By Patricia Sellers
April 22, 2010

What has to happen in Silicon Valley to create more female entrepreneurs?

We began that conversation on Postcards on Monday, after reading “Out of the Loop in Silicon Valley” in Sunday’s New York Times. Facebook COO Sheryl Sandberg chimed in on this site, saying that women tend to be as good at risk-taking as men when doing a deal or building a product. But career-wise, they tend to be more risk-averse, handicapping their entrepreneurialism.

Marissa Mayer, who didn’t start Google

but joined as its 20th employee more than a decade ago, suggests that embracing your inner geek is one path to success.

Into this discussion (and into my email box) pops Sukhinder Singh Cassidy, formerly one of Google’s rising stars and now CEO of fashion start-up Polyvore. When it comes to talking careers, Singh Cassidy is also one of the most thoughtful people in the Valley. She told me that I can share with you what she wrote to me this week about aspiring women in tech:

There is a “confidence” gap–even when skills and opportunity are at par with men. Women don’t always go for it, sometimes due to lack of confidence that they can do it.

Women somehow don’t give themselves as much credit for being as capable as men. And for the women who “go for it” as founders or leaders of companies, at least many that I know anecdotally say (as I do as well) that while our mothers gave us stability and strength and self-esteem, many of our fathers helped foster that sense in us that anything is truly possible and seeded the “go for it” confidence.

I do take issue with the sense that men don’t invest in women-started companies. I don’t buy it. I think men and women, as professional investors, are interested in generating superior returns and will invest in any person, man or woman, who can give it to them.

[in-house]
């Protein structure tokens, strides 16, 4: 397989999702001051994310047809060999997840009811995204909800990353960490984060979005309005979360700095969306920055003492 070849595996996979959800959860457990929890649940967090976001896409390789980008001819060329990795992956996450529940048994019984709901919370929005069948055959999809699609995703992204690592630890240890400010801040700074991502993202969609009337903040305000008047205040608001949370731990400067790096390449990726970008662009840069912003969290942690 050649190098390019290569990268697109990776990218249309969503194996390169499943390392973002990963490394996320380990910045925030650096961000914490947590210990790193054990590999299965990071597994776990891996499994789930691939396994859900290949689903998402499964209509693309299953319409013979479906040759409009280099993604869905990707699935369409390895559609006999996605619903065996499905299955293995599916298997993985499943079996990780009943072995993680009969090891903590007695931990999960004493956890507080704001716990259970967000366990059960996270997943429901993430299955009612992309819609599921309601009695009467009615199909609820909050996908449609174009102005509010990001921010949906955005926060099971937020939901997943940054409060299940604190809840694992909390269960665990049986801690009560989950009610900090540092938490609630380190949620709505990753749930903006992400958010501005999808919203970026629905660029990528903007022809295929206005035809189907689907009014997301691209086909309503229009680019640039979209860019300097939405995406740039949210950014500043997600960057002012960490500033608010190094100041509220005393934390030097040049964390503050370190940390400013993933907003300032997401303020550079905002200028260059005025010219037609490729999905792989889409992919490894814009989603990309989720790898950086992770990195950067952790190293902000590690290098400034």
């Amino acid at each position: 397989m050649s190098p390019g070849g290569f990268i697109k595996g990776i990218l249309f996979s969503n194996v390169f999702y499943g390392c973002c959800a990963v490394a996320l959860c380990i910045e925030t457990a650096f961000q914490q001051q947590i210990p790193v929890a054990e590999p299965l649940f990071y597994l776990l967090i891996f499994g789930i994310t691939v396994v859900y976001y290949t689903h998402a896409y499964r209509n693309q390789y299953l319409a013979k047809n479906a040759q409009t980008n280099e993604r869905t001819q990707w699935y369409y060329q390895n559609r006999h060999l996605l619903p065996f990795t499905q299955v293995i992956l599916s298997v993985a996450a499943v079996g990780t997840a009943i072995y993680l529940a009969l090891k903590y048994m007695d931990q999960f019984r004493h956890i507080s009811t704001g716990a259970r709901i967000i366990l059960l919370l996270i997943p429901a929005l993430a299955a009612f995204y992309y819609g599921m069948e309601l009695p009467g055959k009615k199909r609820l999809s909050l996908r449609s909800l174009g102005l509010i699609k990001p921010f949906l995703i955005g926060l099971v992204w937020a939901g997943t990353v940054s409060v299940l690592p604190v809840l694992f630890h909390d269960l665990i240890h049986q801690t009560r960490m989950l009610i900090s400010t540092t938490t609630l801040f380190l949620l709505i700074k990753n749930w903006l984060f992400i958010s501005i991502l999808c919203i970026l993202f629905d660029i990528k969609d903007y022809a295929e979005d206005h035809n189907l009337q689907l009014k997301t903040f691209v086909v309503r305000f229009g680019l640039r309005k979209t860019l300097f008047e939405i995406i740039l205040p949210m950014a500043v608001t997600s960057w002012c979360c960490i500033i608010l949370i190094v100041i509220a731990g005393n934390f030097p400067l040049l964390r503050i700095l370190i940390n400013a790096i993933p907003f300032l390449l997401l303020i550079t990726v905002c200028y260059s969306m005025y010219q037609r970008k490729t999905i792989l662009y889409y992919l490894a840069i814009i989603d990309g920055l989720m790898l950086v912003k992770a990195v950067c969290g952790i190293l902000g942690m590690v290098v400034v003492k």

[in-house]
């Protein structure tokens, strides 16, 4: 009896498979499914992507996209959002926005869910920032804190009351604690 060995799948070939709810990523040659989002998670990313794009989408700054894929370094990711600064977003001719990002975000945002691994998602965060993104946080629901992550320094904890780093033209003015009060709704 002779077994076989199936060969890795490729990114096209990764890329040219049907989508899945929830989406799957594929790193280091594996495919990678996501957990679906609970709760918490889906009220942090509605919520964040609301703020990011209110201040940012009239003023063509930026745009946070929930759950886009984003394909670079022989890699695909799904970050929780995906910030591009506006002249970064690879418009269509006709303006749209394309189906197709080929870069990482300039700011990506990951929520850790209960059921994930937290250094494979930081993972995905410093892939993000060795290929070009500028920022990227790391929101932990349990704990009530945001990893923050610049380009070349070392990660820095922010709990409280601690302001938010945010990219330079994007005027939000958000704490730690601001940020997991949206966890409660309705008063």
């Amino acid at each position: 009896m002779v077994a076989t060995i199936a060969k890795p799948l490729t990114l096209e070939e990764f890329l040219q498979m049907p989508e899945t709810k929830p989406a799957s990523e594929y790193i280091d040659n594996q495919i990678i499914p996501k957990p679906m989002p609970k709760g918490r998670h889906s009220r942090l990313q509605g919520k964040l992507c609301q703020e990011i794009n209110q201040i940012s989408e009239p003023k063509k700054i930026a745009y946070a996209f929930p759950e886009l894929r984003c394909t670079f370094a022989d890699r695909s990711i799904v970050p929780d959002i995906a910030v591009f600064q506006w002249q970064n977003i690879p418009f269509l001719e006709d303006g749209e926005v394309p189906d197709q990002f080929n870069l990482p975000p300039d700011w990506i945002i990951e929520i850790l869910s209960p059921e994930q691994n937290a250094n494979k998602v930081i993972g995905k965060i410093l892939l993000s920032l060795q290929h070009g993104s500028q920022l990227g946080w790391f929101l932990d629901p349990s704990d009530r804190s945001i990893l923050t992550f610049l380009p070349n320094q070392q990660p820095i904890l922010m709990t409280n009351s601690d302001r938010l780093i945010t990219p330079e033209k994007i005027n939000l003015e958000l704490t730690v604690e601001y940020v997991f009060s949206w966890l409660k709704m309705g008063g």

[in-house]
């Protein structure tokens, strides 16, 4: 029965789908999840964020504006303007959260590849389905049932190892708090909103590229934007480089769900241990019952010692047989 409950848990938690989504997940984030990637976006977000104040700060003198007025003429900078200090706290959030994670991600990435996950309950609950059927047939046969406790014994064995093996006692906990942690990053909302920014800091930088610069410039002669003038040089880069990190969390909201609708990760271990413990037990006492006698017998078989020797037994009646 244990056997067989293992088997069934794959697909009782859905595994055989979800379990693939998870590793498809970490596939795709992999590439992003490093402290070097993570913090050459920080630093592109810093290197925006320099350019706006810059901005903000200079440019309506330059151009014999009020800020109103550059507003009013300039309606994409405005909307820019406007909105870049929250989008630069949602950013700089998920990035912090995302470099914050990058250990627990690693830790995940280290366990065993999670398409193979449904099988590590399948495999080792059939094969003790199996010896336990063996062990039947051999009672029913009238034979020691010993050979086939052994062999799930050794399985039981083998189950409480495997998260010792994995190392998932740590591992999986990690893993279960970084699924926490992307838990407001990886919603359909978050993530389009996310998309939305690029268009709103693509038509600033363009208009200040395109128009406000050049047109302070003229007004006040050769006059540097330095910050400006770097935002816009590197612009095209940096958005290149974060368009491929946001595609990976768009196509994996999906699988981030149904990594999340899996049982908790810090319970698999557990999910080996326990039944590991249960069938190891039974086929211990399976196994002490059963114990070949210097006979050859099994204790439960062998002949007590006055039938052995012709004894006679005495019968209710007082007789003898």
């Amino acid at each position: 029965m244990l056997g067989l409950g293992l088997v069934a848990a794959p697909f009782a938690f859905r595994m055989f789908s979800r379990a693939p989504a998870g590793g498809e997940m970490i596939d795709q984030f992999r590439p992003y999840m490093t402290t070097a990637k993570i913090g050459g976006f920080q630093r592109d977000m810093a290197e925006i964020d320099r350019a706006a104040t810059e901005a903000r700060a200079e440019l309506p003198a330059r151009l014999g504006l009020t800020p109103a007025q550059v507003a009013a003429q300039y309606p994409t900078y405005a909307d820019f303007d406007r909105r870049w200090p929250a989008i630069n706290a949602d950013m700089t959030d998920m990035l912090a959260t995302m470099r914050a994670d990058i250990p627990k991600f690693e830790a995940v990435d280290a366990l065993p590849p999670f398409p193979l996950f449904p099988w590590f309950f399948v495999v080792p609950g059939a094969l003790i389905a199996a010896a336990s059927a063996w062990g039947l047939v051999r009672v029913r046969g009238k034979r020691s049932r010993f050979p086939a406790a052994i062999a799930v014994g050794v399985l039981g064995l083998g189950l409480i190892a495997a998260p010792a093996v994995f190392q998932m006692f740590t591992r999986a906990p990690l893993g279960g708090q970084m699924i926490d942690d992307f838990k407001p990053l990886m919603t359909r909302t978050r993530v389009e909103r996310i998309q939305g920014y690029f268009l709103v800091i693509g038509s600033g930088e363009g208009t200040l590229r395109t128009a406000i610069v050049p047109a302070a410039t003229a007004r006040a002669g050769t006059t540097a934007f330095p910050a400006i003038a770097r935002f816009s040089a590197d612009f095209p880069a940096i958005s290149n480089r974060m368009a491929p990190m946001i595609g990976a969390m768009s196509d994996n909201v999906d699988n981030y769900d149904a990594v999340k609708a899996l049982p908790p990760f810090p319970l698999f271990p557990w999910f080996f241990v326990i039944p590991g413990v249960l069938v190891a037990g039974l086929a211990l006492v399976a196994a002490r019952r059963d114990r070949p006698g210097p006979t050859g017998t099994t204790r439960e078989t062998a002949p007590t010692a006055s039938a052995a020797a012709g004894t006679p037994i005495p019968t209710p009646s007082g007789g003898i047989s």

The good news for us is that there is increasing research about the role that “female-oriented qualities”–like empathy, interpersonal skills, etc.–play in leadership and can help businesses thrive. We need to use that to our advantage, recognize that we have more to juggle between the various roles in our lives–as mom, wife, CFO at the office and at home–and do the best we can. But we don’t need to make things enough tougher on ourselves by starting out with yet another chip on our shoulders that the business world in the Valley is somehow fundamentally not fair to women. It risks undermining our own confidence in a task that is already tough enough.

What still needs more work is creating the support systems and infrastructure (both at home and at work) that actually make founding or running a company more feasible for those women who aspire to it. That may be alternate career paths that take into account increased obligations at home when a woman has her second child (often bringing a much bigger juggling act than the first child). Or it may be a husband’s flexible career that allows him to be at home when she’s not. Or maybe better child-care options.

These are key to unlocking potential for women in Silicon Valley. Women coming to the table with the full power and confidence around the roles they have at work and at home is what is all about–to make female entrepreneurship and leadership more of a reality here in the Valley. And everywhere else.

Also, read Sukhinder Singh Cassidy’s 10 Guidelines for career success.

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